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Journal Articles Atmospheric Chemistry and Physics Year : 2017

Multi-model study of mercury dispersion in the atmosphere: atmospheric processes and model evaluation

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Oleg Travnikov
  • Function : Author
Paulo Artaxo
  • Function : Author
Mariantonia Bencardino
  • Function : Author
Johannes Bieser
  • Function : Author
Francesco d'Amore
  • Function : Author
Ashu Dastoor
  • Function : Author
Francesco de Simone
  • Function : Author
María del Carmen Diéguez
  • Function : Author
Ralf Ebinghaus
  • Function : Author
Xin Bin Feng
  • Function : Author
Christian N. Gencarelli
  • Function : Author
Ian M. Hedgecock
  • Function : Author
Olivier Magand
  • Function : Author
Lynwill Martin
  • Function : Author
Volker Matthias
  • Function : Author
Nikolay Mashyanov
  • Function : Author
Nicola Pirrone
  • Function : Author
Ramesh Ramachandran
  • Function : Author
Katie Alana Read
  • Function : Author
Andrei Ryjkov
  • Function : Author
Noelle E. Selin
  • Function : Author
Fabrizio Sena
  • Function : Author
Shaojie Song
  • Function : Author
Francesca Sprovieri
  • Function : Author
Dennis Wip
  • Function : Author
Ingvar Wängberg
  • Function : Author
Xin Yang
  • Function : Author

Abstract

Current understanding of mercury (Hg) behavior in the atmosphere contains significant gaps. Some key characteristics of Hg processes, including anthropogenic and geogenic emissions, atmospheric chemistry, and air-surface exchange, are still poorly known. This study provides a complex analysis of processes governing Hg fate in the atmosphere involving both measured data from ground-based sites and simulation results from chemical transport models. A variety of long-term measurements of gaseous elemental Hg (GEM) and reactive Hg (RM) concentration as well as Hg wet deposition flux have been compiled from different global and regional monitoring networks. Four contemporary global-scale transport models for Hg were used, both in their state-of-the-art configurations and for a number of numerical experiments to evaluate particular processes. Results of the model simulations were evaluated against measurements. As follows from the analysis, the interhemispheric GEM gradient is largely formed by the prevailing spatial distribution of anthropogenic emissions in the Northern Hemisphere. The contributions of natural and secondary emissions enhance the south-to-north gradient, but their effect is less significant. Atmospheric chemistry has a limited effect on the spatial distribution and temporal variation of GEM concentration in surface air. In contrast, RM air concentration and wet deposition are largely defined by oxidation chemistry. The Br oxidation mechanism can reproduce successfully the observed seasonal variation of the RM / GEM ratio in the near-surface layer, but it predicts a wet deposition maximum in spring instead of in summer as observed at monitoring sites in North America and Europe. Model runs with OH chemistry correctly simulate both the periods of maximum and minimum values and the amplitude of observed seasonal variation but shift the maximum RM / GEM ratios from spring to summer. O3 chemistry does not predict significant seasonal variation of Hg oxidation. Hence, the performance of the Hg oxidation mechanisms under study differs in the extent to which they can reproduce the various observed parameters. This variation implies possibility of more complex chemistry and multiple Hg oxidation pathways occurring concurrently in various parts of the atmosphere.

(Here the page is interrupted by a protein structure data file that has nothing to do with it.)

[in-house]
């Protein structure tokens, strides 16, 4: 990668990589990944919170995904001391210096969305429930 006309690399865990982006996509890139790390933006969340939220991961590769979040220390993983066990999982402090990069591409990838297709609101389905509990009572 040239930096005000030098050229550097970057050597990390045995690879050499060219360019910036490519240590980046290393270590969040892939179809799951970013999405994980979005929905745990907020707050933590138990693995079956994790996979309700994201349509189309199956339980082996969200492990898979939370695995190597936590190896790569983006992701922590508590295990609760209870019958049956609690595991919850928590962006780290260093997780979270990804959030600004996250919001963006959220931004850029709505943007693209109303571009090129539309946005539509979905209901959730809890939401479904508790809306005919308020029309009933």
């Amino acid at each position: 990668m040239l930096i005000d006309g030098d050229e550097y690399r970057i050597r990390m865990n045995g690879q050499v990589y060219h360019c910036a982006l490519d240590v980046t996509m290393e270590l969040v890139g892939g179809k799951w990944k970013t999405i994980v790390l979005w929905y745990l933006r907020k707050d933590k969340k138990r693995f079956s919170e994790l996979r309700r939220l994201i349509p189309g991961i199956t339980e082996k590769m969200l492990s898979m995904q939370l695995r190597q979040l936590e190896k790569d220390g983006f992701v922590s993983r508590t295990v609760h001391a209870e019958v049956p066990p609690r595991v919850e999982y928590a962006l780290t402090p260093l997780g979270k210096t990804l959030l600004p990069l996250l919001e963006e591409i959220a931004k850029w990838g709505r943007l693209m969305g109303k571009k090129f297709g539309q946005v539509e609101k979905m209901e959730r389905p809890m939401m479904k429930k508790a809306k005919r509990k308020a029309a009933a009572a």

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Dates and versions

insu-03706526 , version 1 (28-06-2022)

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Attribution - CC BY 4.0

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Oleg Travnikov, Hélène Angot, Paulo Artaxo, Mariantonia Bencardino, Johannes Bieser, et al.. Multi-model study of mercury dispersion in the atmosphere: atmospheric processes and model evaluation. Atmospheric Chemistry and Physics, 2017, 17, pp.5271-5295. ⟨10.5194/acp-17-5271-2017⟩. ⟨insu-03706526⟩
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